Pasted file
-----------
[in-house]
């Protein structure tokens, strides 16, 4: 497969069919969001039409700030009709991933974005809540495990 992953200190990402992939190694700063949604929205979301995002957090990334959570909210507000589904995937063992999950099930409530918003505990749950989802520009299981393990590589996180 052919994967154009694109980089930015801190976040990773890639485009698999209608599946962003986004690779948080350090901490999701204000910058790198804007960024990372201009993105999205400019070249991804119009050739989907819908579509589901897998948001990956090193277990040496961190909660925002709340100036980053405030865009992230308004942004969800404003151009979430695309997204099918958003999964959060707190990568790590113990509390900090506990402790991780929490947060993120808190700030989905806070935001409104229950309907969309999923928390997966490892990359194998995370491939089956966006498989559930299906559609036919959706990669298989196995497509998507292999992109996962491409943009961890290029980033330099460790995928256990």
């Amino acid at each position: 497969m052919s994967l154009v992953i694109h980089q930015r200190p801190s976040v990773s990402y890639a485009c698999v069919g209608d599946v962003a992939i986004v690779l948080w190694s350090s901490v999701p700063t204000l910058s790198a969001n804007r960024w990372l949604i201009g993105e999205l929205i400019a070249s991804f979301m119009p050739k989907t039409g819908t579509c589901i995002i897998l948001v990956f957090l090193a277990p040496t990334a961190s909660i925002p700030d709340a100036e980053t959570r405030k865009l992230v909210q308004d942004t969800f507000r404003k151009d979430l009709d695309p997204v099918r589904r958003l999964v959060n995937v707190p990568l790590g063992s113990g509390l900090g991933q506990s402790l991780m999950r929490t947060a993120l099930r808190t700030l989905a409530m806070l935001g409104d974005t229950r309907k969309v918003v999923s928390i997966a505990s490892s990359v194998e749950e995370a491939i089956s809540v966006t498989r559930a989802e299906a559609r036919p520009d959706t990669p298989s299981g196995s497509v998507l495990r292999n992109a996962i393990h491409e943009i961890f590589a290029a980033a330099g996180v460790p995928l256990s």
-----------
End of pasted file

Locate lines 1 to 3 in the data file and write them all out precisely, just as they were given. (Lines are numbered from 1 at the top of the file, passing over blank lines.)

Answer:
[in-house]
């Protein structure tokens, strides 16, 4: 497969069919969001039409700030009709991933974005809540495990 992953200190990402992939190694700063949604929205979301995002957090990334959570909210507000589904995937063992999950099930409530918003505990749950989802520009299981393990590589996180 052919994967154009694109980089930015801190976040990773890639485009698999209608599946962003986004690779948080350090901490999701204000910058790198804007960024990372201009993105999205400019070249991804119009050739989907819908579509589901897998948001990956090193277990040496961190909660925002709340100036980053405030865009992230308004942004969800404003151009979430695309997204099918958003999964959060707190990568790590113990509390900090506990402790991780929490947060993120808190700030989905806070935001409104229950309907969309999923928390997966490892990359194998995370491939089956966006498989559930299906559609036919959706990669298989196995497509998507292999992109996962491409943009961890290029980033330099460790995928256990």
């Amino acid at each position: 497969m052919s994967l154009v992953i694109h980089q930015r200190p801190s976040v990773s990402y890639a485009c698999v069919g209608d599946v962003a992939i986004v690779l948080w190694s350090s901490v999701p700063t204000l910058s790198a969001n804007r960024w990372l949604i201009g993105e999205l929205i400019a070249s991804f979301m119009p050739k989907t039409g819908t579509c589901i995002i897998l948001v990956f957090l090193a277990p040496t990334a961190s909660i925002p700030d709340a100036e980053t959570r405030k865009l992230v909210q308004d942004t969800f507000r404003k151009d979430l009709d695309p997204v099918r589904r958003l999964v959060n995937v707190p990568l790590g063992s113990g509390l900090g991933q506990s402790l991780m999950r929490t947060a993120l099930r808190t700030l989905a409530m806070l935001g409104d974005t229950r309907k969309v918003v999923s928390i997966a505990s490892s990359v194998e749950e995370a491939i089956s809540v966006t498989r559930a989802e299906a559609r036919p520009d959706t990669p298989s299981g196995s497509v998507l495990r292999n992109a996962i393990h491409e943009i961890f590589a290029a980033a330099g996180v460790p995928l256990s």